Warning: These 7.5%+ Dividends Are Circling the Drain


As investment strategist at CEF Insider, it’s my job to tip you off to the best closed-end funds (CEFs) out there. But it’s also my job to steer you away from those that are, well, terrible.

So today we’re going to zero in on four CEFs whose massive dividends (up to 12.7%!) might tempt you to buy. But doing so will lock you into an ever-shrinking income stream while the share price crumbles beneath your feet.

The first red flag? All four of these funds are from Wells Fargo (WFC), a bank that’s been at the center of various scandals for years now, starting with the 2016 fake-account fraud that took down Wells’ CEO at the time.

Wells’ Woeful Venture Into CEFs

Don’t be surprised if you haven’t heard that Wells offers CEFs; it does so through its tiny Wells Fargo Asset Management business. Its CEFs are the Wells Fargo Income Opportunities Fund (EAD), the Wells Fargo Multi-Sector Income Fund (ERC), the Wells Fargo Utilities & High Income Fund (ERH) and the Wells Fargo Global Dividend Opportunity Fund (EOD).

You should never buy any of these funds, despite their enticing yields: EOD pays a monster 12.7%, for example, with ERC’s payout clocking in at 10.9%. (EAD and ERH yield 9.6% and 7.5%, respectively.)

Don’t be tempted—because these seemingly attractive payouts are warning signs.

The Dividend Trap

While many CEFs have great, sustainable payouts upwards of 7%, in the case of all four of Wells’s funds, high yields are masking awful news. To see what I mean, look at this chart:

Payouts in a Death Spiral

Since the recession, all of these funds’ payouts have fallen, with only ERC’s dividend (in orange) showing any signs of not going down the tubes. But if you’re thinking of buying ERC for its 10.9% income stream, don’t bother.

Massive Underperformance

One of the reasons I like some CEFs is that they’ve crushed the “dumb” index funds over a long period. ERC, however, is not one of these stout performers.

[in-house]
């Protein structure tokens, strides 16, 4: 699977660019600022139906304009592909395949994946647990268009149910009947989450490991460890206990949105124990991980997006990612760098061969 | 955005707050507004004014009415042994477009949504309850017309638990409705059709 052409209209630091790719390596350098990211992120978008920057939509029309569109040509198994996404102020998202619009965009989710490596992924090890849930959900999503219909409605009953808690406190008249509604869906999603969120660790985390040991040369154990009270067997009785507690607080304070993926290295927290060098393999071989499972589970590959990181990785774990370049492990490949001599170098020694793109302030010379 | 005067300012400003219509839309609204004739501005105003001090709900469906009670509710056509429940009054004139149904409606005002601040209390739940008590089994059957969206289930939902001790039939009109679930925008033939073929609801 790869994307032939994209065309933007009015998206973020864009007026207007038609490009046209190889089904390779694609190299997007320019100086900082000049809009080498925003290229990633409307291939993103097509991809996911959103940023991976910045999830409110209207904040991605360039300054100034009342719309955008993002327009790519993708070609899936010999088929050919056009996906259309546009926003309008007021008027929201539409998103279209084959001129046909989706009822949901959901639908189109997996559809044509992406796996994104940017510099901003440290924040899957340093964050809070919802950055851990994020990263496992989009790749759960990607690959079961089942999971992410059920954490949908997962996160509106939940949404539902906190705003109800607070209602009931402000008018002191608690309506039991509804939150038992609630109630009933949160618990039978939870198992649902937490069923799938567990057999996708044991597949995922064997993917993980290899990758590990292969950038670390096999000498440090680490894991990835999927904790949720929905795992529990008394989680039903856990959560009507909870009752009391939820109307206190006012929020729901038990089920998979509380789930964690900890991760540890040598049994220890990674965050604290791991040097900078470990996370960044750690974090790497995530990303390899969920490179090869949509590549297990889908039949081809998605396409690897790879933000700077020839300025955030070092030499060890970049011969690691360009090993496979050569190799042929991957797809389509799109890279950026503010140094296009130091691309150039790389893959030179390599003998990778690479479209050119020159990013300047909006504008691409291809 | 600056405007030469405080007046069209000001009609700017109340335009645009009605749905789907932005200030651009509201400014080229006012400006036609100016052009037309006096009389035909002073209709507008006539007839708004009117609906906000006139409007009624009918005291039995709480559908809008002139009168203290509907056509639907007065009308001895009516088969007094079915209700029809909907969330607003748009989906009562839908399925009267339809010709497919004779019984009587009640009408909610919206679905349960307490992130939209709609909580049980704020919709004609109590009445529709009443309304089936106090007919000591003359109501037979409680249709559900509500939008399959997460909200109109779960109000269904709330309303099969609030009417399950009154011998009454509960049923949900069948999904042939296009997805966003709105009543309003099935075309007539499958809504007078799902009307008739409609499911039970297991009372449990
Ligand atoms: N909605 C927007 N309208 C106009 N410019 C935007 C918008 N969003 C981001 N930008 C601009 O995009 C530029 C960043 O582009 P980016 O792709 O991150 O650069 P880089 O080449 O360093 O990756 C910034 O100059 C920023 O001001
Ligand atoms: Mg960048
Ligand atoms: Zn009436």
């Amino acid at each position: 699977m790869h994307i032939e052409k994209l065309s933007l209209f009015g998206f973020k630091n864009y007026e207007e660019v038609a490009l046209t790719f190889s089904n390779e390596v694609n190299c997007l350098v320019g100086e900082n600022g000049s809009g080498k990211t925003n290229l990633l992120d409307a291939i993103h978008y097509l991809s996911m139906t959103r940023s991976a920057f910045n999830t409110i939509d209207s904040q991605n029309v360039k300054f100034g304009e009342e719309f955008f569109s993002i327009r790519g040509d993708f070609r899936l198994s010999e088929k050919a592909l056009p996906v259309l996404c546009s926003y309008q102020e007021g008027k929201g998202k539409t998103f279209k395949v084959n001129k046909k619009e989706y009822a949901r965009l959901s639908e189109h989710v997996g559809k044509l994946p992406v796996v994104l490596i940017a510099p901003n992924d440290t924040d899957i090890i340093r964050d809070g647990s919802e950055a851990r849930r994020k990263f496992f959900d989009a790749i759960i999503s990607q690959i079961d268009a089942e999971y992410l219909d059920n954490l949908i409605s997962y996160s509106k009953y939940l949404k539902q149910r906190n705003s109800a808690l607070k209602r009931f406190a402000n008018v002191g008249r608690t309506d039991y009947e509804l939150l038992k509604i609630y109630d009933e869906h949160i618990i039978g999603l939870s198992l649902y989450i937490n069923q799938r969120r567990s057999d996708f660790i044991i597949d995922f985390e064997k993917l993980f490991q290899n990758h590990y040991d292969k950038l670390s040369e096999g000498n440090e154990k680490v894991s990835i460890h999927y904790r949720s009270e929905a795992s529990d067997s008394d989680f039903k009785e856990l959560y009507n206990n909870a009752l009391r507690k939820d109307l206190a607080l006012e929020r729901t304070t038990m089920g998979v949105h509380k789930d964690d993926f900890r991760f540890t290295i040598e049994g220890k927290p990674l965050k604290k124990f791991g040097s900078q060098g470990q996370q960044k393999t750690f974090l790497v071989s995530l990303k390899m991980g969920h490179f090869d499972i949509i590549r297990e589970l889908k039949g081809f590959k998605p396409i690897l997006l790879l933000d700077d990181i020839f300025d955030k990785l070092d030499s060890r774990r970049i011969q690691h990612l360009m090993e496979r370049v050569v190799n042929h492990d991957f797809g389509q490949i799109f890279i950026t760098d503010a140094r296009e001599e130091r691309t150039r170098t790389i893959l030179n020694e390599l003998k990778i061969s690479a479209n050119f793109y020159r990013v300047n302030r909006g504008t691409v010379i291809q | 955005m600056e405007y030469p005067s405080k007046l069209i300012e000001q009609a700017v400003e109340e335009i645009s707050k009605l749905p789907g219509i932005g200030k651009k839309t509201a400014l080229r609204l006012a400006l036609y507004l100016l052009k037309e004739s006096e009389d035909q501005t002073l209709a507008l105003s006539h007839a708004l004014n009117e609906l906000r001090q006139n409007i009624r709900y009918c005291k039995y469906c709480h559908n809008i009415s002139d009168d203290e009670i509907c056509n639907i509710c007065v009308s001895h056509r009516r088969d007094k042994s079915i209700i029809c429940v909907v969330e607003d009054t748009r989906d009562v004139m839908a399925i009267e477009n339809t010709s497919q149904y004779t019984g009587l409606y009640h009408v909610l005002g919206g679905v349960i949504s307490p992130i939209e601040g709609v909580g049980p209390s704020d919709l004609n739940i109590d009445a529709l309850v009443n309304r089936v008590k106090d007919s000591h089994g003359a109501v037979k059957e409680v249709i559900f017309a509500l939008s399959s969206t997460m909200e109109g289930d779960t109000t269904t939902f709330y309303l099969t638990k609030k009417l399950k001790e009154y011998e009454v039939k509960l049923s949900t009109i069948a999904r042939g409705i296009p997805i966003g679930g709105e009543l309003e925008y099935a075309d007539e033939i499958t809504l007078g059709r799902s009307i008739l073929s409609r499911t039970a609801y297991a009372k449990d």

Lagging the Index

Since inception, ERC has returned slightly more than half of what the SPDR S&P 500 ETF (SPY), a low-cost index fund that simply tracks the S&P 500, would have given you. And ERC has underperformed almost all of its CEF peers in this time.

And this is the best CEF Wells can offer!

All Laggards

As you can see, not one of Wells Fargo’s funds has managed to beat the fund that couldn’t match the S&P 500. And EOD just recently went from a loss to a measly 1.2% return in total over the last decade! Such obscene underperformance doesn’t deserve anyone’s money. And it definitely doesn’t deserve any fees.

High Fees—But for What?

All of Wells Fargo’s CEFs charge fees, of course, but the scandalous thing is how high those fees are, particularly compared to SPY (which outperformed all of them, let’s remember).

At the cheapest, EAD’s fees are 9.7 times higher than those of SPY, while EOD’s are over 14 times higher. I’m not averse to paying higher fees if they mean better performance—but not only do these funds lag SPY, they lag many other funds that invest in the same type of assets.

The Amazing Shrinking Funds

With that in mind, you should avoid these funds for another reason: as they shrink, Wells Fargo will have less motivation to properly oversee them, and you only have to look at the headlines to see what can happen when the bank takes its eye off the ball.

The following chart shows the net asset value of each of these funds, or the total value of each CEF’s portfolio:

Wells’ CEF Assets Evaporate

The $1 billion EAD once had has shrunk to less than $600 million, with no end in sight, while all of Wells Fargo’s other CEFs continue to shrink. As these funds become a smaller part of Wells Fargo, whose net income was over $20 billion for 2018, the bank could wind end up shutting them down—only after their value and income streams have further melted away.

Your 2019 Action Plan: Beat Wall Street With These 5 Safe 8% Dividends

I don’t know about you, but I’m sick of big Wall Street names like Wells locking in billions in profits while offering us subpar investments like these four funds.

It’s an outrage! Especially when you consider that Wells could easily afford to hire top talent to run these CEFs and deliver a proper return to their investors.

The worst part is that dud funds like these mask the fact that there are many amazing CEFs out there throwing off safe 8%+ cash dividends.

Better yet, many of these top-quality funds are trading at incredible discounts right now, thanks to the recent selloff.

But you won’t hear from them from your advisor—and especially not from big banks like Wells, which are 100% focused on selling their own products, which all too often are unacceptable funds like the ones I just showed you.

Source: Contrarian Outlook